Spend a day out of town
One thing that may surprise you about Cartagena is that it actually lacks nice beaches. The mean beach, Bocagrande, will leave you disappointed – especially if you are accustomed to great beaches like I am. First of all, it’s quite dirty – trash, cigarette butts: you name it. Secondly, you won’t be able to lay down and relax as you’ll constantly have to deal with vendors offering you anything from drugs to ceviche.
Your best bet for a good beach is to head out of town. Below is a selection of places you can easily visit on day trips from Cartagena.
Located at about 20 km south of Cartagena on Isla de Baru, this beach is one of the nicest ones in the area: it’s a white-sand beach with incredibly clear turquoise waters. You can get your own umbrella and chairs, and grab food and drinks from the many vendors on the beach.
You can get there by taxi, and there even are tours that take you there such as this one.
GOOD TO KNOW: If you don’t want to travel far from town, go to El Laguito – it’s where you will find the best beaches, with tranquil waters and even a track perfect for running, skating and biking. The beach is honestly much better than Bocagrande.
This little fishing village right outside Cartagena is where to go if you are trying to get a bit off-the-beaten-path. The beach isn’t the best you will find in the region, but it’s really nice and empty. You will find several fish restaurants all serving good food – it’s just a matter of picking one that attracts you. You can also explore the mangroves on a canoe, but you may need a guide for that.
Islas del Rosario
At about 35 km south of Cartagena there is an archipelago of 27 small islands called Islas del Rosario. Some are so small that they literally only fit one house. One of the nicest things to do in Cartagena to escape the heat is going on a day cruise to these islands. Cruises live from the Muelle Turistico and usually involve lunch (the lucky ones get freshly caught lobster!) and lots of snorkeling in the incredible waters. You can book your day trip here.
El Totumo Volcano
El Totumo is a volcano crater at about 50 km northeast of Cartagena The interesting thing about it is that instead of lava, it actually spews out mud. There, you can climb to the top using the stairs, then head down to the crater and have a mud bath – apparently it has therapeutic properties, much like that of the Dead Sea in Israel. Afterwards, you can go wash the mud off in the lagoon.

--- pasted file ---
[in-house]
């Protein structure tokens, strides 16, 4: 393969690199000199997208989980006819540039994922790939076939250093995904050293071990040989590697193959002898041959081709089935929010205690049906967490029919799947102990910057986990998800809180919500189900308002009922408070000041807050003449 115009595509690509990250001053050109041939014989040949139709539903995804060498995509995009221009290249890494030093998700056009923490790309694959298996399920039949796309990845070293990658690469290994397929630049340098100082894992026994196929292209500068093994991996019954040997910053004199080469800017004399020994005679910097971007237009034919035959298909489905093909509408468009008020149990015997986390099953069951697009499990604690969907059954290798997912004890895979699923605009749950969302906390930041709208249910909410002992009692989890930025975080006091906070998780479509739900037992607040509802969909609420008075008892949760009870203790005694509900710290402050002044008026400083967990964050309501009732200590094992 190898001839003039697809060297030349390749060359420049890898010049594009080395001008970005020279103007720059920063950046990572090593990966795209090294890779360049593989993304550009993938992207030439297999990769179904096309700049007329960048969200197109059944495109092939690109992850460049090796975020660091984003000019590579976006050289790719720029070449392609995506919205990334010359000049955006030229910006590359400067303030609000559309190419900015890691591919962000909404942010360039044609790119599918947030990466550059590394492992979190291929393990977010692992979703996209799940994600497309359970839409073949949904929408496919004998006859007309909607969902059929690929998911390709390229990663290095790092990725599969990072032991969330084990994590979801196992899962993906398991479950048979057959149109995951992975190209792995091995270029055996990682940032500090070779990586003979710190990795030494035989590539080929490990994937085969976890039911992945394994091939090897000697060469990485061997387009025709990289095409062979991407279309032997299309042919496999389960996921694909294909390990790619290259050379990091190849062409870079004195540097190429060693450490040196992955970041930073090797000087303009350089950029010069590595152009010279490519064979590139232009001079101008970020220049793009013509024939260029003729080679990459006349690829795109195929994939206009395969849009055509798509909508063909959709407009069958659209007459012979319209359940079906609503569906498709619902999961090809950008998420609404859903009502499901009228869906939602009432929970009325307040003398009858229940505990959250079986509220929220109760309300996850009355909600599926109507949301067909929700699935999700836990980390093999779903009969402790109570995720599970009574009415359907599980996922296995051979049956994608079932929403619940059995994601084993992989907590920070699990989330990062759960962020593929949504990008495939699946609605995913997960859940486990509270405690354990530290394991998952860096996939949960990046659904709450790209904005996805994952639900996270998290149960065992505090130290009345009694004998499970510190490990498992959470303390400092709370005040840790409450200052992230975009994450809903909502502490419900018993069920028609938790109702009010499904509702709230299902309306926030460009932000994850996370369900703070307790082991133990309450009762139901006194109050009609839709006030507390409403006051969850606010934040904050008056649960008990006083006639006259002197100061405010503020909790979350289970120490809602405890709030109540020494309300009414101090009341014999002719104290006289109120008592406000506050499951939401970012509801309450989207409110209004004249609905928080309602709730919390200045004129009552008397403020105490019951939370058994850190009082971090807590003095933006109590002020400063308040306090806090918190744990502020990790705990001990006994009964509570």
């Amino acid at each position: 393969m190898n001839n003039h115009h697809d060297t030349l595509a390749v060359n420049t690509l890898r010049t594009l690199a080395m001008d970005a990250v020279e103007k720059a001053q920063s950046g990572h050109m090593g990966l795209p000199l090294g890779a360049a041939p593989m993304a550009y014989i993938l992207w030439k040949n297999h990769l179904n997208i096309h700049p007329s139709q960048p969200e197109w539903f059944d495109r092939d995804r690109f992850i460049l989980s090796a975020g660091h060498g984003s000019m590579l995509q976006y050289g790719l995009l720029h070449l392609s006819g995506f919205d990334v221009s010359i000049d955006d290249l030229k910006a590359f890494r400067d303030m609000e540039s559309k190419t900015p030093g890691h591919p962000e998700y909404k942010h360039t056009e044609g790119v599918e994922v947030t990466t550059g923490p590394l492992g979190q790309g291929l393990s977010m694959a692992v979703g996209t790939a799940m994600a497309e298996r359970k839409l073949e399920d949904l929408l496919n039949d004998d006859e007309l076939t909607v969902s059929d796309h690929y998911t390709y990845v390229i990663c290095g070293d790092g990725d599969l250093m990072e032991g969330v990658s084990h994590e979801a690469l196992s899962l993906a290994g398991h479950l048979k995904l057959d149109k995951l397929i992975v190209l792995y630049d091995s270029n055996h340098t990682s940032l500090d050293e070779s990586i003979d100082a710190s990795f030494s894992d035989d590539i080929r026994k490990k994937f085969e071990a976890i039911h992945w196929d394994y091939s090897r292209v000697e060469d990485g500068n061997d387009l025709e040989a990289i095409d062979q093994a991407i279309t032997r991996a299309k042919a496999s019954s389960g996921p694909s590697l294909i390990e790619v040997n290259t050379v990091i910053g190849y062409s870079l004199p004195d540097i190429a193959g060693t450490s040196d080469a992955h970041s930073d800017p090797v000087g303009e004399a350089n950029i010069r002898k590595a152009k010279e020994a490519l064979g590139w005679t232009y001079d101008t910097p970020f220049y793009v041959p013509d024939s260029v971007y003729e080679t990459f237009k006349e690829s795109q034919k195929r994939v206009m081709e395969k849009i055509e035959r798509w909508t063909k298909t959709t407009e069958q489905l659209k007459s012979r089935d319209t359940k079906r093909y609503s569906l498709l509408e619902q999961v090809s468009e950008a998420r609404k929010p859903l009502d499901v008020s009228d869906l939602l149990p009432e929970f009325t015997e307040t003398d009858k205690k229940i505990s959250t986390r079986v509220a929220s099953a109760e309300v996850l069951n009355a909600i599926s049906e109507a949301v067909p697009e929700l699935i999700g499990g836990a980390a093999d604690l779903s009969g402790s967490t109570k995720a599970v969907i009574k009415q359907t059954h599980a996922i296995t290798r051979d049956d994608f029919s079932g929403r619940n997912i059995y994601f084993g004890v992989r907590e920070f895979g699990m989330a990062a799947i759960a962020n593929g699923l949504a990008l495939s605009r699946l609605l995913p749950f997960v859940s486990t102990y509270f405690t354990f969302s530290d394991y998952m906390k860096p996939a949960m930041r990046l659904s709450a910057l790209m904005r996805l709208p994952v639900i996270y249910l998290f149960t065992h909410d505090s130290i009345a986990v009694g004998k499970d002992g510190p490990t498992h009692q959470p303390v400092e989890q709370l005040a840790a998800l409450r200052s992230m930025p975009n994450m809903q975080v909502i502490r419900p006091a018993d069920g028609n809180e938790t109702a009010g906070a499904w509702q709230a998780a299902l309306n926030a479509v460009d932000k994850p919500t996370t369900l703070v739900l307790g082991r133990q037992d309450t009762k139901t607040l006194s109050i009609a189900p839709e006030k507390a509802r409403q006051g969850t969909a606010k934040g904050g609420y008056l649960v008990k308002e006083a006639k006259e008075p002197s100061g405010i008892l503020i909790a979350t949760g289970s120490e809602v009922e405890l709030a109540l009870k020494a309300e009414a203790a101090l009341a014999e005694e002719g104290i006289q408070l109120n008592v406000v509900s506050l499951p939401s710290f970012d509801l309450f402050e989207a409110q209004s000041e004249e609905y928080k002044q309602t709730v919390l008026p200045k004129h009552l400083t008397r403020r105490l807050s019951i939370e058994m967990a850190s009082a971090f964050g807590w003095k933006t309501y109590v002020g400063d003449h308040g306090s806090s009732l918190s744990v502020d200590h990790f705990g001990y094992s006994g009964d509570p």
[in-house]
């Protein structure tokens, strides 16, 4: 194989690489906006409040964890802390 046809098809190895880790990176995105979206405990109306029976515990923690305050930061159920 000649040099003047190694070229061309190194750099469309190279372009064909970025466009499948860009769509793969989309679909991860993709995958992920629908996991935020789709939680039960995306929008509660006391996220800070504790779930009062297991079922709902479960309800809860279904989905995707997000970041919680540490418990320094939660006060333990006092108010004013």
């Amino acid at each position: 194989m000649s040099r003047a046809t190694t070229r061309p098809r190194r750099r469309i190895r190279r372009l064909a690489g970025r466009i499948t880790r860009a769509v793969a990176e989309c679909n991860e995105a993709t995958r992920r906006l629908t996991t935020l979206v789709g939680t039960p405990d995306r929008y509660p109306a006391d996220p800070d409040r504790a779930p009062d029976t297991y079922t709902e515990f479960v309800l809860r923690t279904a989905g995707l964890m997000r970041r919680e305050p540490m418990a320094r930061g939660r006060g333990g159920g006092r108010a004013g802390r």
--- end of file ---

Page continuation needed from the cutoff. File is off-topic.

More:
You can go there independently on a combination of buses, or else you can opt to take a guided tour such as this Totumo Volcano and mud baths day tour from Cartagena.
What Not To Do In Cartagena
This is a tip valid for any place you visit, but since I have noticed it is a common thing tourists do in Cartagena, it is worth mentioning it:
Please, do not ride the horse-drawn carriages! Those horses are forced to stay under the sun for hours; they have to trot around the noisy streets of the city, among cars, buses and noise. The city is not a place for them! Do not contribute to their suffering.
Make sure to read my post “The Complete Guide To Becoming A More Responsible Traveler.”
Cartagena Travel Tips
You can easily explore Cartagena independently, but a guided tour may be a good idea to get a proper introduction to the city. There are several ones that can be truly interesting. I recommend this Cartagena 4 hour guided city tour. A nice alternative may be this Gabriel Garcia Marquez tour of Cartagena
Where To Stay In Cartagena
Cartagena has a great selection of places to stay catering to any budget and taste. I have written a full post on Where To Stay In Cartagena detailing the best areas and places to stay by budget, and a post about the best airbnbs in Cartagena, but here is a quick selection:
- HOTEL LM A LUXURY BOUTIQUE HOTEL – A fantastic small hotel located in the heart of the old town.
- BOURBON S HOSTAL BOUTIQUE – A lovely boutique hotel with conveniently priced rooms.
- HOSTAL CASA ROMAN – A great option for travelers on a budget.
How To Get Cartagena
BY PLANE – Rafael Nunez Airport (CTG) serves both domestic and international flights and it’s actually quite close to the city. The easiest way to get from the airport to the city is by taxi, and the good news is that prices are fixed and based on the area you need to go to. You can also opt for a colectivo or, for ease, book your private transfer here.
BY BUS – Cartagena main bus terminal is 45 minutes drive from the historic center. The easiest way to get from there to the city is by taxi, and again the prices are fixed and by area. Make sure you confirm that with the driver before setting off.
BY BOAT – Sailing boats regularly connect Cartagena to Panama via the San Blas islands. The trip lasts around 5 days and the prices vary depending on the company, but it usually is a minimum of $500 USD.
Make sure to read my posts about other Colombia destinations:
- 29 Beautiful Places To Visit In Colombia
- The Best Itinerary For 2 Weeks In Colombia
- 15 Useful Things To Know Before Visiting Cartagena
- The Best Day Trips From Cartagena
- 17 Unmissable Things To Do In Bogota
- 7 Great Day Trips From Bogota
- A Complete Guide To Where To Stay In Bogota
- An Excellent Guide To San Gil, Colombia
- A Concise Guide To Salento, Colombia
- A Complete Guide To Hiking Valle De Cocora, Colombia
- A Concise Guide To Villa De Leyva, Colombia
Have you been to Cartagena? What did you enjoy the most there?